Jonathan Frakes knows it’s not easy for the cast and crew of Star Trek: Discovery. And that’s because he’s totally been there. Thirty years ago, some Trekkies vehemently dismissed The Next Generation as not “real” Star Trek, in the same way some fans diss Discovery today.

“It’s the same thing,” Frakes says. “At conventions, you could feel the resistance from the audience about embracing yet another company, or another ship or another crew or another family on Star Trek.” But, The Next Generation endured, and even when that series ended, Frakes never really left the family.

As a director, Frakes helmed Star Trek: First Contact, and over a dozen episodes across the various spinoffs. And now he’s back for his Discovery directorial debut with the pivotal, dark episode “Despite Yourself,” which aired Sunday.

In it, the crew enters the chilling Mirror Universe where Starfleet heroes have become horrific villains. But, has Trek gone too far too the dark side this time?

“I always thought First Contact was kind of a horror movie in many ways,” Frakes tells Inverse, referencing his mega-popular — and tonally dark — 1996 Trek film. “The Borg were a terrifying nemesis. But it seems to be the style of the [sci-fi] genre has gotten darker. I think Aaron [Harberts], Gretchen [Berg], Ted [Sullivan], Sean[Cochrane] and all the writers on this show have successfully found the balance between the original canon’s optimistic positive vision of the future that Gene Roddenberry created and avoiding this dystopian world. You know, the Black Mirror vibe.”

In the ‘90s, the Borg were terrifying because the concept that technology made humans into zombies seemed so novel. But in 2018, with people glued to their cell phones, the Borg hive mind has basically become a reality, minus the laser eyepieces and black leather bodysuits. Which means, Star Trek had to look for an antagonist outside of technology.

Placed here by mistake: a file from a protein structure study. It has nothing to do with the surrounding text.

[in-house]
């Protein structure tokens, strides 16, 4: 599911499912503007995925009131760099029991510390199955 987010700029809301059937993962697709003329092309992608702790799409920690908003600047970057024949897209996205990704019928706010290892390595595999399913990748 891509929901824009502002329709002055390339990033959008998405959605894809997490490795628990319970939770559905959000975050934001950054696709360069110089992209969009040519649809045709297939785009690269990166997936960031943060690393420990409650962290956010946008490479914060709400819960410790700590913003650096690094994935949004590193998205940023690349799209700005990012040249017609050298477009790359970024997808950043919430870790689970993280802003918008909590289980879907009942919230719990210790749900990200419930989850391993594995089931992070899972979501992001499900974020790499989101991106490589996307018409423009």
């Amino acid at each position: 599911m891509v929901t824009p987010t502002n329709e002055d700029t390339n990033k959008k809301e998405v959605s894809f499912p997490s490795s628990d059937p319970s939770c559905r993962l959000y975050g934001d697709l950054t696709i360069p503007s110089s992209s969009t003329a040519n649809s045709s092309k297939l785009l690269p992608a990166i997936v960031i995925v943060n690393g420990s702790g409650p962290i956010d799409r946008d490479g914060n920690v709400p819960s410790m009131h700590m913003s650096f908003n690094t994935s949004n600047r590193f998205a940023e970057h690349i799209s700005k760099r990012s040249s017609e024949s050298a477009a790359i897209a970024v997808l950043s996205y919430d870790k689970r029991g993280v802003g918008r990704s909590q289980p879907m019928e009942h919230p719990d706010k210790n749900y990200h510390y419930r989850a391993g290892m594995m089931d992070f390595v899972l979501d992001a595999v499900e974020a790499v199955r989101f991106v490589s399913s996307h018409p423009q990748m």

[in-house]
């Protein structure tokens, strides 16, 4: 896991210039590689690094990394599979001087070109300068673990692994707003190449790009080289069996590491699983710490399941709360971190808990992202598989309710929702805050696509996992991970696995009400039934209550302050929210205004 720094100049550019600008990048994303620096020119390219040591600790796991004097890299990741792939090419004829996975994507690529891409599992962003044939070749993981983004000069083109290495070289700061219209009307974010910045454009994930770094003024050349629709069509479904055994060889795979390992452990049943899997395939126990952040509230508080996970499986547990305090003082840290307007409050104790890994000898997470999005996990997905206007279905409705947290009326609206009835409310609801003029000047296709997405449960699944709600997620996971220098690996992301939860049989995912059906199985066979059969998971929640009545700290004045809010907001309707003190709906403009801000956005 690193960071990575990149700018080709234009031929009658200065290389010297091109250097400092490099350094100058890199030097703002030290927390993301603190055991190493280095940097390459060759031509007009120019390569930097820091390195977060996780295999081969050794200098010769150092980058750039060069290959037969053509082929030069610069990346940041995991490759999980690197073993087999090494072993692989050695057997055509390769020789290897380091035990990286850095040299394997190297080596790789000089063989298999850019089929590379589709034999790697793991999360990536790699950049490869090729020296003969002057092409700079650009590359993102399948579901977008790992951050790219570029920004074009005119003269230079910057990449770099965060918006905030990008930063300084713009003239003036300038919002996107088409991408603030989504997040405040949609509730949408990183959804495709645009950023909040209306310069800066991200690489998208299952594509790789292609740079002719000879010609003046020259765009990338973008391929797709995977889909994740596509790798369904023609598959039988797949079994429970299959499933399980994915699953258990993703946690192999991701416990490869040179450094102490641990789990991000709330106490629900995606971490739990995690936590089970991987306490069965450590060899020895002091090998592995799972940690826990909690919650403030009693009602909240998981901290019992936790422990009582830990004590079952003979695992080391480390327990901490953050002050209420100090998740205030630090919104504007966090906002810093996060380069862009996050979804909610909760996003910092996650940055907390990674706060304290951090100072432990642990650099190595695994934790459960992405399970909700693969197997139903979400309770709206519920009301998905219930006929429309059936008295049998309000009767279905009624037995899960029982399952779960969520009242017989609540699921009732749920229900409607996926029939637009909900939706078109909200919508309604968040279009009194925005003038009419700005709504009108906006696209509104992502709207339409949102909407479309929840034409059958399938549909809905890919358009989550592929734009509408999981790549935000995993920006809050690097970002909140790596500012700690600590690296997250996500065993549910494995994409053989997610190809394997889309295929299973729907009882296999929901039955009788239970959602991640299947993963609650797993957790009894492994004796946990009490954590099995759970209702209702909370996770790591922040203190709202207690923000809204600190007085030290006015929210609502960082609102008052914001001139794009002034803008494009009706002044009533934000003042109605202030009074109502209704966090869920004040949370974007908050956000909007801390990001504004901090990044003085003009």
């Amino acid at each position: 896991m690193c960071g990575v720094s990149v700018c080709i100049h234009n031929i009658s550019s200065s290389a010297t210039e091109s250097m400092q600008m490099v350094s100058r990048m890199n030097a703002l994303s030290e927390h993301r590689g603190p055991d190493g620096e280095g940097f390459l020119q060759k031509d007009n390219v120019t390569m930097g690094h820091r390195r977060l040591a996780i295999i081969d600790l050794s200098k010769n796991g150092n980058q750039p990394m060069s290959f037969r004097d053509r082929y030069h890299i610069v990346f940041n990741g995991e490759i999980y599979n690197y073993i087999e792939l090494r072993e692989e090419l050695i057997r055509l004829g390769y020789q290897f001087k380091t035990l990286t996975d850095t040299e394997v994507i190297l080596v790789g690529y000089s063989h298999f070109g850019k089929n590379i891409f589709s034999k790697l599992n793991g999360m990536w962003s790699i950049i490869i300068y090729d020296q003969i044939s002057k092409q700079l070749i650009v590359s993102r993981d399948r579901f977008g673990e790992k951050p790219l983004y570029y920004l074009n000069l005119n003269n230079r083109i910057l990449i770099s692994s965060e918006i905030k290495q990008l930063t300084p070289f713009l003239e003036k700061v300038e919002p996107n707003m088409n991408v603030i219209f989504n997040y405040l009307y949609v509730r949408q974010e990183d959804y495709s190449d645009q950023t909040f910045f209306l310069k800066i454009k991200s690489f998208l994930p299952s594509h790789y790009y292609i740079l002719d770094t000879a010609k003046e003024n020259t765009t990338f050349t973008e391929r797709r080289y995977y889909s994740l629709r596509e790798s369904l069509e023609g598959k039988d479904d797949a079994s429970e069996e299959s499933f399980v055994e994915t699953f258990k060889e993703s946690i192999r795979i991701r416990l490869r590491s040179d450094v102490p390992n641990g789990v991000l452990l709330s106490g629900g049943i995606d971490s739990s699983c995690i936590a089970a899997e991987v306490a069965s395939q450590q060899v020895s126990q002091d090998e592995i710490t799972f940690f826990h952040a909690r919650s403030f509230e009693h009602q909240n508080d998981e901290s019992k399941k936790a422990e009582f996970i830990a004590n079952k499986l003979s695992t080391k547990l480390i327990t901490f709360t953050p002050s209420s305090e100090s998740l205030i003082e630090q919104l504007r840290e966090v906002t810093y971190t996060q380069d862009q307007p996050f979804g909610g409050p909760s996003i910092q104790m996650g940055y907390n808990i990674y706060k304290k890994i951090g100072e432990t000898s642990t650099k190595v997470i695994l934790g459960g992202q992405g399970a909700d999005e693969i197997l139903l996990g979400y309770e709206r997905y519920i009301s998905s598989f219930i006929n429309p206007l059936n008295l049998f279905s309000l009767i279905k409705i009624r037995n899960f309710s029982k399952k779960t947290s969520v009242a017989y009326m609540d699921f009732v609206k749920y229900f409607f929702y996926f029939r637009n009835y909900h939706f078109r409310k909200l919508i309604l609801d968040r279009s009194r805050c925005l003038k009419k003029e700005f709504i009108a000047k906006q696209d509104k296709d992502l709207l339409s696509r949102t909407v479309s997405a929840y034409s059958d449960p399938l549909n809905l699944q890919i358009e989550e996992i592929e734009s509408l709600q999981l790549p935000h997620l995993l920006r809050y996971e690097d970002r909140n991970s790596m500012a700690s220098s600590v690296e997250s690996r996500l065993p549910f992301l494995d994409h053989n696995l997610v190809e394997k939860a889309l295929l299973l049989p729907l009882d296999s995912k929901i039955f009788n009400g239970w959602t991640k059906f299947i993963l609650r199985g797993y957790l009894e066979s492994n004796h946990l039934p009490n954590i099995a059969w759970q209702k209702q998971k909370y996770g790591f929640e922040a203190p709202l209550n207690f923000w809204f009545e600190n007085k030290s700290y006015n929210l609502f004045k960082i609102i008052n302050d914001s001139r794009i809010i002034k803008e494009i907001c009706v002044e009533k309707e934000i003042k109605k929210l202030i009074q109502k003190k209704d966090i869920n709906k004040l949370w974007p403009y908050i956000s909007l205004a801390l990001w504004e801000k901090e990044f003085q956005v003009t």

In “Despite Yourself,” Discovery has posited that the scariest bad guys in the universe are probably just alternate versions of yourself. “It’s such a delicious opportunity to play against the characters that has been established as your character,” Frakes says. “And the actors had come loaded for bear. They had been looking for this to start to reveal itself. So they’d laid the groundwork as they’d gone along. You saw it early on with Sonequa’s [Martin-Green] character.

But now, you’re seeing glimmers of it with Shazad [Latif]. It’s a dream as an actor to wrap their head and their teeth around this kind of challenge.”

Frakes’s direction of “Despite Yourself” isn’t just about philosophical musings about the nature what makes a villain; there’s legitimate sci-fi action, too. And some of it will remind fans of the zero-gravity fight sequence from Star Trek: First Contact. While in turbolift aboard the Mirror- USS Shenzhou, Burnham realizes her only chance to defeat a backstabbing Captain Connor (Sam Vartholomeos) is to disable the gravity, resulting in a brief, but impressive fight sequence in freefall.